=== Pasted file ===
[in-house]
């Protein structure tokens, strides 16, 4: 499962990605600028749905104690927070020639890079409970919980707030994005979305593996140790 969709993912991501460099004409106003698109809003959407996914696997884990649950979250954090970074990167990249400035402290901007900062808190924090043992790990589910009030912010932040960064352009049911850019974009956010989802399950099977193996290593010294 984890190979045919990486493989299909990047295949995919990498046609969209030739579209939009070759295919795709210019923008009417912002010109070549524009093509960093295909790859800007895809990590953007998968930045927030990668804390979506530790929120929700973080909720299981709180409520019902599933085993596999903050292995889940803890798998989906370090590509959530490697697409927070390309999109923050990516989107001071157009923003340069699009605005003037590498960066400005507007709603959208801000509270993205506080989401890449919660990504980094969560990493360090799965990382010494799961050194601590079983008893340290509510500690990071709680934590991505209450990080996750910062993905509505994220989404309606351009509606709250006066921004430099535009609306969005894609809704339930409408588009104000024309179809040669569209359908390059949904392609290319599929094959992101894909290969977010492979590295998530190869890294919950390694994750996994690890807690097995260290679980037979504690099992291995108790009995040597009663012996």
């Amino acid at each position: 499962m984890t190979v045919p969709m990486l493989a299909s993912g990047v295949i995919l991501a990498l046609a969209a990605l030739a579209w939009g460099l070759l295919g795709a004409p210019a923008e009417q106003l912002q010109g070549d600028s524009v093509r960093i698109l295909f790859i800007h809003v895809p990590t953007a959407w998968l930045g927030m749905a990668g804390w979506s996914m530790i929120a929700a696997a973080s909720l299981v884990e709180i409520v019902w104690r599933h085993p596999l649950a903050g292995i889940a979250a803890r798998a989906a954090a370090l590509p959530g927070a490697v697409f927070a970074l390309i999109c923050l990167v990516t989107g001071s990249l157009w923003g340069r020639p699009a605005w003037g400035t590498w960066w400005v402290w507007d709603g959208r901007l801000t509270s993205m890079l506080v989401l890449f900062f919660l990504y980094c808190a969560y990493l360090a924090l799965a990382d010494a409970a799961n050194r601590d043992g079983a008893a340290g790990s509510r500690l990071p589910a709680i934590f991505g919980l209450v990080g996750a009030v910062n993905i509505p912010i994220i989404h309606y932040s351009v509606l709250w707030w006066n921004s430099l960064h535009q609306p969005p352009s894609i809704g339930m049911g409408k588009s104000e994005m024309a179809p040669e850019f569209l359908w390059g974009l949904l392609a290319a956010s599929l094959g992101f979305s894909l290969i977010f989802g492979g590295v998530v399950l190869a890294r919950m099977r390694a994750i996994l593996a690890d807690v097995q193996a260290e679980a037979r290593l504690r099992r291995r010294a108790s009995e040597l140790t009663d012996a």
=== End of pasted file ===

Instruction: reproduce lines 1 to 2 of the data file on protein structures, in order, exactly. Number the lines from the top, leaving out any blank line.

[in-house]
């Protein structure tokens, strides 16, 4: 499962990605600028749905104690927070020639890079409970919980707030994005979305593996140790 969709993912991501460099004409106003698109809003959407996914696997884990649950979250954090970074990167990249400035402290901007900062808190924090043992790990589910009030912010932040960064352009049911850019974009956010989802399950099977193996290593010294 984890190979045919990486493989299909990047295949995919990498046609969209030739579209939009070759295919795709210019923008009417912002010109070549524009093509960093295909790859800007895809990590953007998968930045927030990668804390979506530790929120929700973080909720299981709180409520019902599933085993596999903050292995889940803890798998989906370090590509959530490697697409927070390309999109923050990516989107001071157009923003340069699009605005003037590498960066400005507007709603959208801000509270993205506080989401890449919660990504980094969560990493360090799965990382010494799961050194601590079983008893340290509510500690990071709680934590991505209450990080996750910062993905509505994220989404309606351009509606709250006066921004430099535009609306969005894609809704339930409408588009104000024309179809040669569209359908390059949904392609290319599929094959992101894909290969977010492979590295998530190869890294919950390694994750996994690890807690097995260290679980037979504690099992291995108790009995040597009663012996």